The Opioid Crisis is a Women’s Health Issue: Here’s What We Can Do About It

The face of the Opioid Crisis isn’t an unemployed 28 year-old man. It’s an employed (and insured) 52 year-old woman.

Employers, because of their leading role in the purchasing of healthcare in our country, can be the heroes that finally empower patients and align incentives to bring an end to this unfortunate era. How?

Let’s start with some underlying truths:

  • Surgery is the number-one gateway to opioid addiction.
  • Women are 40% more likely than men to become newly persistent users of opioids following surgery.
  • A combination of underlying factors—including physiological, clinical and social—contribute to this increased risk of addiction.
  • Chief among these contributing factors is women are prescribed more opioids than men (15% more, in fact).
  • This is due, at least in part, to women being exposed to major surgical procedures men simply are not—hysterectomy (removal of the uterus) and cesarean section (childbirth).
  • And studies show patients take a percentage of the opioids they’re prescribed, small or large. The likelihood of persistent use rises with the number of pills and the length of time opioids are taken.

Women are prescribed more opioids. Women take more opioids. Women are more likely to become persistent opioid users following surgery.

All of this adds up to millions of women unfortunately joining the ranks of persistent opioid users over the last decade. The impact on our communities, companies and families is profound.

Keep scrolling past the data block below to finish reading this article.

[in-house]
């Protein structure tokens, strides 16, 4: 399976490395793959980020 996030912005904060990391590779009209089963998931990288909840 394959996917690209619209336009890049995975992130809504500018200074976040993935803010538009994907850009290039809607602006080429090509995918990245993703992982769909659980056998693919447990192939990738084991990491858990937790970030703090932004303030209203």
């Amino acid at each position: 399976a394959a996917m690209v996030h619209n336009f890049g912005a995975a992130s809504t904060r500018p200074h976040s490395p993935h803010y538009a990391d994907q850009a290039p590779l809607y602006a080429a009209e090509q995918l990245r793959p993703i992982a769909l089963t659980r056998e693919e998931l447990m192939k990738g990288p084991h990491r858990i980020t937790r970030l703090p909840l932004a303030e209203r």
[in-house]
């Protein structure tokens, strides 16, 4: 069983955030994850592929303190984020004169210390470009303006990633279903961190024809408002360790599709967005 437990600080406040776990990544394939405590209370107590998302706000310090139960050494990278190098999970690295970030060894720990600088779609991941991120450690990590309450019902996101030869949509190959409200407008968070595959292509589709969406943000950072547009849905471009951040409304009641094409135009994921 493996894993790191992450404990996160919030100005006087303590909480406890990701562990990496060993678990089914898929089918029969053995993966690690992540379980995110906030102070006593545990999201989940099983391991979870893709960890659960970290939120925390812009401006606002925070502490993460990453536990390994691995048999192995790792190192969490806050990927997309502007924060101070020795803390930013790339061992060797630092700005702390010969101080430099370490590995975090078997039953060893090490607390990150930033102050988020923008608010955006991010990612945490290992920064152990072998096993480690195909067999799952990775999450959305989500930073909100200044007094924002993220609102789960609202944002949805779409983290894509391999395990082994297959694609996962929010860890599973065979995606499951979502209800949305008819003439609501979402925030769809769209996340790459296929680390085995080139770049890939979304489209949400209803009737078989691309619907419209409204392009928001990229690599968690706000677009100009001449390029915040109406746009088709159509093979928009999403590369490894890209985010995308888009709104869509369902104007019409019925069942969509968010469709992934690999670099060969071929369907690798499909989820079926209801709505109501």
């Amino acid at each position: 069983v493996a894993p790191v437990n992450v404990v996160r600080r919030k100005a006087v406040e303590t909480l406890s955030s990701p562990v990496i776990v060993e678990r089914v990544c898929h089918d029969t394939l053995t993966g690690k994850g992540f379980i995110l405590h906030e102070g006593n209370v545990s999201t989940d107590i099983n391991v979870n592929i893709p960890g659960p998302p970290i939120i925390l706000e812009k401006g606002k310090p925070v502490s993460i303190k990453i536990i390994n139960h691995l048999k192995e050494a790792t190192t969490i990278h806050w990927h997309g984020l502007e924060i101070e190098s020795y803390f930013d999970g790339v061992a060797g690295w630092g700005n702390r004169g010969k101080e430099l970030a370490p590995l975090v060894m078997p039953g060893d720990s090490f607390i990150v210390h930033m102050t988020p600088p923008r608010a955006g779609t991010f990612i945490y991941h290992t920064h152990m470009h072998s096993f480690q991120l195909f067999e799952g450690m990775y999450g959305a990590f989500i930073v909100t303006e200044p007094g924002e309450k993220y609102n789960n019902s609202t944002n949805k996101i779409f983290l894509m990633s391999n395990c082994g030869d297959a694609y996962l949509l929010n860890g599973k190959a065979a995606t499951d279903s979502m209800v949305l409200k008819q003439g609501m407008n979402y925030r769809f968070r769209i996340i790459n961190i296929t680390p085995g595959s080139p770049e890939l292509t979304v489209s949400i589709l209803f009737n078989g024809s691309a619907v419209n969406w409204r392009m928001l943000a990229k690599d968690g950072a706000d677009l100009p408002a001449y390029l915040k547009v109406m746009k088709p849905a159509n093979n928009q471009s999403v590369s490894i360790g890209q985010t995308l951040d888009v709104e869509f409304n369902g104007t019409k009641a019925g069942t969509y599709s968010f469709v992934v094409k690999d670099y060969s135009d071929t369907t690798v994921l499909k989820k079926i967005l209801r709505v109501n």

Solutions exist, and not just solutions to address addiction after the fact. What about addressing the underlying pain in the first place? And doing so at the point where so much opioid use starts—surgery.

21st Century surgery guided by minimally-invasive techniques and Advanced Surgical Pathways promise to change that reality. The results:

  • 30% shorter hospital stays
  • 50% fewer complications
  • And up to 90% reduced need for opioids post-operatively!

But how do you find this better experience?

That brings us back to the role for employers. A number of women-oriented benefit programs have been introduced by leading employers in recent years—fertility treatment benefits, guidance through maternity and breastfeeding support. We wholeheartedly support these efforts.

Yet, we believe there is an opportunity for employers to support women at different points in their healthcare, and at different points in their lives. For most, surgery and the recovery that follows is the most costly, consequential and scary experience within healthcare.

But it doesn’t have to be that way.

With nurse navigation, advocacy and leading-edge technology, Goldfinch Health can help companies empower women employees (and men, too!) to find the best experience possible in surgery and recovery.